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Voice of America

Where did
"OK" (okay)
come from?


A program in Special English. Every word has its own story. Where did it come from? How did it find its way into the language?

Our word today is "OK." It is known and used by millions of people all over the world. Still, language experts do not agree on where it came from. Some say it came from the American Indians. When Europeans first came to the Americas, they heard hundreds of different Indian languages – most were fully developed. One tribe especially had a well-developed language. This was the Chocktaw tribe. They were farmers and fishermen who lived in the rich Mississippi valley in what are now the states of Mississippi, Louisiana, and Alabama. When problems arose, Chocktaw leaders discussed them with the tribal chief. They sat in a circle and listened to the wisdom of the chief. He heard the different proposals, often raising and lowering his head in agreement, and saying "Okeh" meaning "It is so."

The Indian languages have given many words to English. Twenty-four – almost half – of the American states have Indian names: Oklahoma, the Dakotas, Idaho, Wisconsin, Ohio, and Tennessee, to name a few. And the names of many rivers, streams, mountains, cities, and towns are Indian.

Nevertheless, there are many who dispute the idea that the word "OK " came from the Indians. Some say that President Andrew Jackson first used the word. Others claim the word was invented by John Jacob Astor, a fur trader of the late 1700's, who became one of the world's richest men. Still, others say a poor railroad clerk made up this word. His name was Obadiah Kelly, and he put his initials, "O.K.," on each package people gave him to ship by train. So it goes. Each story sounds reasonable and official. But perhaps the most believable explanation is that the word, "OK," was invented by a political organization in the 1800's. Martin Van Buren was running for President. A group of people organized a club to support him. They called their political organization the "O.K. Club." The letters, "O" and "K," were taken from the name of Van Buren's home town – the place where he was born – Old Kinderhook, New York.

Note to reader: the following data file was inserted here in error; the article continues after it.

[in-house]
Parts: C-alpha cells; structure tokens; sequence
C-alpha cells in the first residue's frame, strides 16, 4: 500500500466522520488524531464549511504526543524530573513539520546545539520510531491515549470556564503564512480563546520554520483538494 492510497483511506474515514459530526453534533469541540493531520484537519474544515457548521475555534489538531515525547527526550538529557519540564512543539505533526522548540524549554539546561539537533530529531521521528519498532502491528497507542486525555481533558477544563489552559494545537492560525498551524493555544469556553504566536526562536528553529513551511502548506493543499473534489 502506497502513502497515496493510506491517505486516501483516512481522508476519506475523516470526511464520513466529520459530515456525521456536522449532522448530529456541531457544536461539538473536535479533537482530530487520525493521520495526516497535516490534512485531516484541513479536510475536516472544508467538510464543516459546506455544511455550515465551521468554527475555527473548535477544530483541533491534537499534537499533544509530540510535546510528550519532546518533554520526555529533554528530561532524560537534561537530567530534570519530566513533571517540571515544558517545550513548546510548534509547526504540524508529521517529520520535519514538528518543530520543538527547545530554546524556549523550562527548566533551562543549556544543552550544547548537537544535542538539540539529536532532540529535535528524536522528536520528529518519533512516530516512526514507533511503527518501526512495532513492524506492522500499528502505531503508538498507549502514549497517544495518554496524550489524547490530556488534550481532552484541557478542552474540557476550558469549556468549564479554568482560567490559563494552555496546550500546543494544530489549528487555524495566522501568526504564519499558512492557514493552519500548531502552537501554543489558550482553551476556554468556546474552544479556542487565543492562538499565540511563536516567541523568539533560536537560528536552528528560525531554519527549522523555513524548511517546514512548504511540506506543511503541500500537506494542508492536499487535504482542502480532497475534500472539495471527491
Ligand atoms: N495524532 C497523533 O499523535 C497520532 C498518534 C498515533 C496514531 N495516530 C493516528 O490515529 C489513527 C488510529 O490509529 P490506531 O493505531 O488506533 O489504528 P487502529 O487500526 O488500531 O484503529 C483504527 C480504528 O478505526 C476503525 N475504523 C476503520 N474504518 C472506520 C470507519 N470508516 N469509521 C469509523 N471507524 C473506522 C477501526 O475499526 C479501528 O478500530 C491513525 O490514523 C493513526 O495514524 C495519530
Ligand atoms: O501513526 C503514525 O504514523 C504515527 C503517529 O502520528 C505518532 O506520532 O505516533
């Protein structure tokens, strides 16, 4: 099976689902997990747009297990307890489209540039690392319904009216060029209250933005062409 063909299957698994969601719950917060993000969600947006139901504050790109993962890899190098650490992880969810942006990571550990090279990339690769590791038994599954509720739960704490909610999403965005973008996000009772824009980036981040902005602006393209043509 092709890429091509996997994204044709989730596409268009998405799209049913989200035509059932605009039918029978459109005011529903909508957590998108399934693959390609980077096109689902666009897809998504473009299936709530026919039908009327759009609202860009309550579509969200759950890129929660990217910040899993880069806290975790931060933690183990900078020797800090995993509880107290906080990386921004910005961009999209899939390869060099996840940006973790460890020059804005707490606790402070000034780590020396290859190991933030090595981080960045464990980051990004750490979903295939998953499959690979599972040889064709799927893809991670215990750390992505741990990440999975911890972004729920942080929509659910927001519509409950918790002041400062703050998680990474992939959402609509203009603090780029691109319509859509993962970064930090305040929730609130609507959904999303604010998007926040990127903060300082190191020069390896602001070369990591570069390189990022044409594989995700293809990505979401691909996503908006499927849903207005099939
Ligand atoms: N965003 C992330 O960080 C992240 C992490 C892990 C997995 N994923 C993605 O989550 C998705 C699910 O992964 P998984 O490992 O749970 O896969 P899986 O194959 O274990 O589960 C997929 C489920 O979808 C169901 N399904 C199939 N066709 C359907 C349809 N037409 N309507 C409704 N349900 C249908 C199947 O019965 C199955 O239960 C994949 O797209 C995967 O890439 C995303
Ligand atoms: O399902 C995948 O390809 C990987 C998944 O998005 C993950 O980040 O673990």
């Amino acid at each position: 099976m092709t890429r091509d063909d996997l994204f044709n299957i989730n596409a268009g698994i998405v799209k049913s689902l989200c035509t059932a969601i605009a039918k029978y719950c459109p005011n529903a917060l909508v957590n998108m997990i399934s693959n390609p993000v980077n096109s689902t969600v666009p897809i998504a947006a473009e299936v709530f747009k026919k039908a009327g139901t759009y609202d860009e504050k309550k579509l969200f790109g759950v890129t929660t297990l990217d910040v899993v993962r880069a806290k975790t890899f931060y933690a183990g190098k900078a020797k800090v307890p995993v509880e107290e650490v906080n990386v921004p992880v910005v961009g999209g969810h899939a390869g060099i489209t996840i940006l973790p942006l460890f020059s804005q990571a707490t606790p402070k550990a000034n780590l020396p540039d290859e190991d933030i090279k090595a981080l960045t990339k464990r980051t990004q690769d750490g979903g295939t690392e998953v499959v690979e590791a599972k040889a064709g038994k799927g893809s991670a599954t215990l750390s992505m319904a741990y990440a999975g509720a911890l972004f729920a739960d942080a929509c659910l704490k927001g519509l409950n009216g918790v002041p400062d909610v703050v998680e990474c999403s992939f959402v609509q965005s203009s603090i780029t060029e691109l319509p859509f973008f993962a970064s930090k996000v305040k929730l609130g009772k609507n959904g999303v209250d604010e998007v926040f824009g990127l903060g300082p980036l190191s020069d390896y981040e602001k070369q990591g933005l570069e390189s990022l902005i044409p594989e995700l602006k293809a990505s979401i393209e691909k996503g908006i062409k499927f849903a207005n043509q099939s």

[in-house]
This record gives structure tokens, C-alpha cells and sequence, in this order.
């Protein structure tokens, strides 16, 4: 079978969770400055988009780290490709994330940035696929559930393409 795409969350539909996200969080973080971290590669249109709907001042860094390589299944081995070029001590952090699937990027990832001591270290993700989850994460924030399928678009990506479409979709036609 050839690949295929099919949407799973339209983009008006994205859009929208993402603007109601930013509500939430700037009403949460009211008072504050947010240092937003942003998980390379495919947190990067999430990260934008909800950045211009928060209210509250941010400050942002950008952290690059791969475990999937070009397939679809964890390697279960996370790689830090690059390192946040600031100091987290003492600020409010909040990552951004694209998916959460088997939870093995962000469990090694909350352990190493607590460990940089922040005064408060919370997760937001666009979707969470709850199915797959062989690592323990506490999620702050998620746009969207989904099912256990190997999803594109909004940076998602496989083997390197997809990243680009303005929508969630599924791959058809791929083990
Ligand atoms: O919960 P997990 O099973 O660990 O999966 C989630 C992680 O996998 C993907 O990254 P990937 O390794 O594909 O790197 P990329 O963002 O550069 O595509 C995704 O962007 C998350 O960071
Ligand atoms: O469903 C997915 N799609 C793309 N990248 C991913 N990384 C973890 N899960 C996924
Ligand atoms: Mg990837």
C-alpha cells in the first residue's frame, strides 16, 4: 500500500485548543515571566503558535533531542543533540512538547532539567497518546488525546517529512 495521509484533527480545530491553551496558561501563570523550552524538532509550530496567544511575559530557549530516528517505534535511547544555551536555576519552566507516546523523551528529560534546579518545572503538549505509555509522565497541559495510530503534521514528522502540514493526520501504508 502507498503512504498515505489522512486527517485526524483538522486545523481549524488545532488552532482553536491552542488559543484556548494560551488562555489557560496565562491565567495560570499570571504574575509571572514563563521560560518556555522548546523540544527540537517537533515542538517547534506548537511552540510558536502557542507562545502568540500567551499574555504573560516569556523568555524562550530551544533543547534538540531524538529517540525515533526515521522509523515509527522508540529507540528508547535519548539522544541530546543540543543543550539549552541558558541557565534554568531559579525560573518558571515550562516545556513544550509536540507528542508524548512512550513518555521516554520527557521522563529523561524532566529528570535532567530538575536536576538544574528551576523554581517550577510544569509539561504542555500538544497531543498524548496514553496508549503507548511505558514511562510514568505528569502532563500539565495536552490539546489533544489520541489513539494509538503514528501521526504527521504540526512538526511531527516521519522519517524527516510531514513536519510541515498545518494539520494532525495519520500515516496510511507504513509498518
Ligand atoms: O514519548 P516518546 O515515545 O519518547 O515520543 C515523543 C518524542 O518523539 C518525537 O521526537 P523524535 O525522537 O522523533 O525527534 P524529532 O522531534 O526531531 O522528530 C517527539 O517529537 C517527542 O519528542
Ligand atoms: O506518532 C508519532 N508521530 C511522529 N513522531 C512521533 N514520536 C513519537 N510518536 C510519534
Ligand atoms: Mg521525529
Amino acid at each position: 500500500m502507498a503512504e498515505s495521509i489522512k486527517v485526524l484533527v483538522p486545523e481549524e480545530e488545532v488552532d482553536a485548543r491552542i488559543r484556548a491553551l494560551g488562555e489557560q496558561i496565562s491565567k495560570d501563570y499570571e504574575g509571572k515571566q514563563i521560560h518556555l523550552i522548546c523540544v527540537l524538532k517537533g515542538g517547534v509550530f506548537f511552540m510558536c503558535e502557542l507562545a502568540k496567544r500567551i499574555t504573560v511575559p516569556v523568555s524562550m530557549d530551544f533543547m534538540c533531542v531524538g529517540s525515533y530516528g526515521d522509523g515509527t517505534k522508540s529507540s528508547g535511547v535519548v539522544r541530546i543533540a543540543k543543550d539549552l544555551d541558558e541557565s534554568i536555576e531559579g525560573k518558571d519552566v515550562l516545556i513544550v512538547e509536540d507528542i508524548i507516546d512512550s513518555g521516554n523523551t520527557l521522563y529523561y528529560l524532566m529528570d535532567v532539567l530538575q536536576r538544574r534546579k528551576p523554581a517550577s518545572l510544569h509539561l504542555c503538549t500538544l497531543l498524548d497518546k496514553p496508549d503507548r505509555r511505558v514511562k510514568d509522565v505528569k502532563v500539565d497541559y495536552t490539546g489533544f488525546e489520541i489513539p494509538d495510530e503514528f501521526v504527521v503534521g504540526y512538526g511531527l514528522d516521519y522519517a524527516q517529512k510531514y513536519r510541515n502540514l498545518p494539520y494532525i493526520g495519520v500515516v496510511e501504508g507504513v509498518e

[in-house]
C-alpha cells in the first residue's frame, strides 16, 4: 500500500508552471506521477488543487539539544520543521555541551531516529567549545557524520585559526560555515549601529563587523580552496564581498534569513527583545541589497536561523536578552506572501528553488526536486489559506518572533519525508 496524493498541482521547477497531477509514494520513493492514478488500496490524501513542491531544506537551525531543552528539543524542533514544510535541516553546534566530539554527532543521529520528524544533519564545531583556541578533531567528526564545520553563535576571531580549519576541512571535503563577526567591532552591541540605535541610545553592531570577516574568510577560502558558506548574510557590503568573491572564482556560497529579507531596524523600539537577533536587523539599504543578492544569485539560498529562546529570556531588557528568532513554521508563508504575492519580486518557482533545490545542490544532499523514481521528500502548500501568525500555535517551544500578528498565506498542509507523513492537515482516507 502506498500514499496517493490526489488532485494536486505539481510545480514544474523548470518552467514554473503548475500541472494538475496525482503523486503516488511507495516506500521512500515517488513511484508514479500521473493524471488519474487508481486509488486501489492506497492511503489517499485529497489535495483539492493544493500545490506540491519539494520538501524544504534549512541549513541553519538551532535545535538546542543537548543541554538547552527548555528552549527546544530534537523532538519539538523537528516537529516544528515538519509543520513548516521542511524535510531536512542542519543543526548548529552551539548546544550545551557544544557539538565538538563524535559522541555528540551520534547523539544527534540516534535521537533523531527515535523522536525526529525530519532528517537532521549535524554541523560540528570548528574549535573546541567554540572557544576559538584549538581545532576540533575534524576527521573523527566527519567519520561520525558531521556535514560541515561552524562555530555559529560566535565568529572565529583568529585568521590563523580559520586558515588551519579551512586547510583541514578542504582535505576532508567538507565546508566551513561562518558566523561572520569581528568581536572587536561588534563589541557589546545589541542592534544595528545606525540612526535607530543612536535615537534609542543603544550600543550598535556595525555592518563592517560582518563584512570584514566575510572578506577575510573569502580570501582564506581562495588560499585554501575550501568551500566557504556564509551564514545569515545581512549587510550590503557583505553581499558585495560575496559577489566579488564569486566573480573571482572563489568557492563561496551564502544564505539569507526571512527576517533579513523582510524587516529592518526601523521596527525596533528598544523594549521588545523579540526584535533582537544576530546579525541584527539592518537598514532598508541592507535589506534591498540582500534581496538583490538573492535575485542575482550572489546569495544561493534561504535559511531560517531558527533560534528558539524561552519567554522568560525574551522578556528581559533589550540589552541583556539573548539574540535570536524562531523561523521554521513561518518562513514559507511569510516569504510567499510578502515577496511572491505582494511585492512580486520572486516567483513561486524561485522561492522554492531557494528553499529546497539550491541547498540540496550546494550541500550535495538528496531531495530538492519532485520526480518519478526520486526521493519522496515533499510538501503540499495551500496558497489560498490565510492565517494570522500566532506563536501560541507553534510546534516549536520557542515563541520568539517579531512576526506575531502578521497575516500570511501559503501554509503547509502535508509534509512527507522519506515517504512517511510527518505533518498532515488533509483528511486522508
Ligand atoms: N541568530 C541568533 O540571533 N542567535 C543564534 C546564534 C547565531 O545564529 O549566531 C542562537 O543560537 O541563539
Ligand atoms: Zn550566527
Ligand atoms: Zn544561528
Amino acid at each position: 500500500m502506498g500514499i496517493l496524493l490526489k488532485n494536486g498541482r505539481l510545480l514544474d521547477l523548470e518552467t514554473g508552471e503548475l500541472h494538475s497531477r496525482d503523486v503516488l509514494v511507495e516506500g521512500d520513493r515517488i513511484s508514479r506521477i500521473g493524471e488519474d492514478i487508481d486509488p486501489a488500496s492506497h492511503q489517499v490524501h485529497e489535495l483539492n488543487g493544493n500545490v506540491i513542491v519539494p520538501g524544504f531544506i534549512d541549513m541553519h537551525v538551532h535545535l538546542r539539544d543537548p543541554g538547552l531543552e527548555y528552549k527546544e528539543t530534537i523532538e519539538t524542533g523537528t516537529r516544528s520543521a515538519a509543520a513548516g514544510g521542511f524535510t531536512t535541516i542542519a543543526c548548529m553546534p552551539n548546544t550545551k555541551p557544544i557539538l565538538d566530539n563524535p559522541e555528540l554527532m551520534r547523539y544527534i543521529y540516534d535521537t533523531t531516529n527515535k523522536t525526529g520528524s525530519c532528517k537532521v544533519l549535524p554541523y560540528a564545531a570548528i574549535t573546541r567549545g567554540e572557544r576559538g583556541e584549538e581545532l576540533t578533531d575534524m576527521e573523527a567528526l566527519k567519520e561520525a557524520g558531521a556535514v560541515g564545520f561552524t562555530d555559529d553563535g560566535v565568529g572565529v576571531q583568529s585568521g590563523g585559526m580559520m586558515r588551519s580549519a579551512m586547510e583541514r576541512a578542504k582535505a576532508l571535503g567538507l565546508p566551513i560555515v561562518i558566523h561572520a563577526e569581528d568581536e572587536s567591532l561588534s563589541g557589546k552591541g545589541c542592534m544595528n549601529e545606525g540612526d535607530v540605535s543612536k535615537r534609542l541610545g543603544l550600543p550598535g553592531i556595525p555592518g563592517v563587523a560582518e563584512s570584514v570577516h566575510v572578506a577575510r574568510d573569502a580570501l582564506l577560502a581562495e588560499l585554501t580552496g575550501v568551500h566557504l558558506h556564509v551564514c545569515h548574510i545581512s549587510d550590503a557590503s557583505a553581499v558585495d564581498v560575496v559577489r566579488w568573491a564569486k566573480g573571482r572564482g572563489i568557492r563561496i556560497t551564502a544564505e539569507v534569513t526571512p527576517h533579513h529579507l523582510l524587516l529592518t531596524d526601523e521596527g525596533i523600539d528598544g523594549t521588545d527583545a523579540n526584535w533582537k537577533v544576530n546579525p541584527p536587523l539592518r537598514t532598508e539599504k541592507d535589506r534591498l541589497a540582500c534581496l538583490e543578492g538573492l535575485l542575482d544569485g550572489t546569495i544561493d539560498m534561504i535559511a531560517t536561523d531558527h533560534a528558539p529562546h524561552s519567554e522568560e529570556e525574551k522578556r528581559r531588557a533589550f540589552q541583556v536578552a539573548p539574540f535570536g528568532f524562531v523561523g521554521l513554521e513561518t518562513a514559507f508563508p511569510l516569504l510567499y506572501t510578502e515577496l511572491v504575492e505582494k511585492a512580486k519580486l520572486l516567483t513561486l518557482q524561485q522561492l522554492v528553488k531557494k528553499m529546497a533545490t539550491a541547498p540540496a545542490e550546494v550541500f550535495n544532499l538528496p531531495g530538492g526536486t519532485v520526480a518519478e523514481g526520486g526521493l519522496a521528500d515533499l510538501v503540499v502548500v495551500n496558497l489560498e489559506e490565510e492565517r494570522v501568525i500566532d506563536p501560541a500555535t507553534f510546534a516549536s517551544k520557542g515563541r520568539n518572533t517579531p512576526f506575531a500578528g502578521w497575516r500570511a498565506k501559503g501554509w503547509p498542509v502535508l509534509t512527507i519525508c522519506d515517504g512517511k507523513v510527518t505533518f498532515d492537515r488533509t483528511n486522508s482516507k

There is one thing about the word, "OK," that the experts do agree on that the word is pure American and that it has spread to almost every country on earth. There is something about the word that appeals to peoples of every language. Yet, here in America, it is used mostly in speech, not in serious writing. Serious writers would rather use such words as "agree," "assent," "approve," "confirm," and so on. In recent times, the word, "OK," has been given an official place in the English language. But it will be a long time before Americans will officially accept two expressions that come from "OK." These are "oke" and "okey-dokey."

own: propia; its way: su espacio, su lugar; still: de todos modos; fully developed: completamente desarrollados; tribe especially: tribu en particular; arose: surgían, aparecían; tribal chief: jefe de la tribu; wisdom: sabiduría; proposals: sugerencias, propuestas; raising and lowering: subiendo y bajando; it is so: así es; have given: han concedido, han dado; almost half: casi la mitad; to name a few: por citar algunos; streams: arroyos; nevertheless: no obstante; dispute: ponen en duda, discuten; claim: sostienen; fur trader: comerciante en pieles; made up: inventó; reasonable: razonable; believable: creíble; running for: postulándose para; was born: nació; do agree on: en la que coinciden; has spread: se ha extendido; that appeals: que atrae; peoples: los pueblos; yet: aun así. and so on: etcetera; oke / okey-dokey: expresiones coloquiales para decir "bien" o "bueno".

Source: VOA - Voice of America

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